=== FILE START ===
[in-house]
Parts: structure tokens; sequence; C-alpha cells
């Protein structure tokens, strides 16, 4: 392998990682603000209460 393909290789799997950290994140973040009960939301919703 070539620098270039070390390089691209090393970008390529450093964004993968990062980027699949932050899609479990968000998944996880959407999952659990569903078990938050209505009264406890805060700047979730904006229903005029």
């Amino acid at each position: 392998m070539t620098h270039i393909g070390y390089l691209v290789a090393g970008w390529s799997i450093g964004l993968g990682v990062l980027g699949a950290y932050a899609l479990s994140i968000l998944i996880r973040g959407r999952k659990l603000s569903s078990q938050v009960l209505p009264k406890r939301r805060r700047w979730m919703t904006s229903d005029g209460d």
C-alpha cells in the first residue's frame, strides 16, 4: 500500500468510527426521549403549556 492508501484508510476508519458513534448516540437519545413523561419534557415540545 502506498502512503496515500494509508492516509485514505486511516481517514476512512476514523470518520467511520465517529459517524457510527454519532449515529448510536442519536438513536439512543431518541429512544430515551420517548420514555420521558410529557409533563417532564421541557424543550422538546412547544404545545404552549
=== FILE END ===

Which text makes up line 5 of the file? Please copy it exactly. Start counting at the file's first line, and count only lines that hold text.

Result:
C-alpha cells in the first residue's frame, strides 16, 4: 500500500468510527426521549403549556 492508501484508510476508519458513534448516540437519545413523561419534557415540545 502506498502512503496515500494509508492516509485514505486511516481517514476512512476514523470518520467511520465517529459517524457510527454519532449515529448510536442519536438513536439512543431518541429512544430515551420517548420514555420521558410529557409533563417532564421541557424543550422538546412547544404545545404552549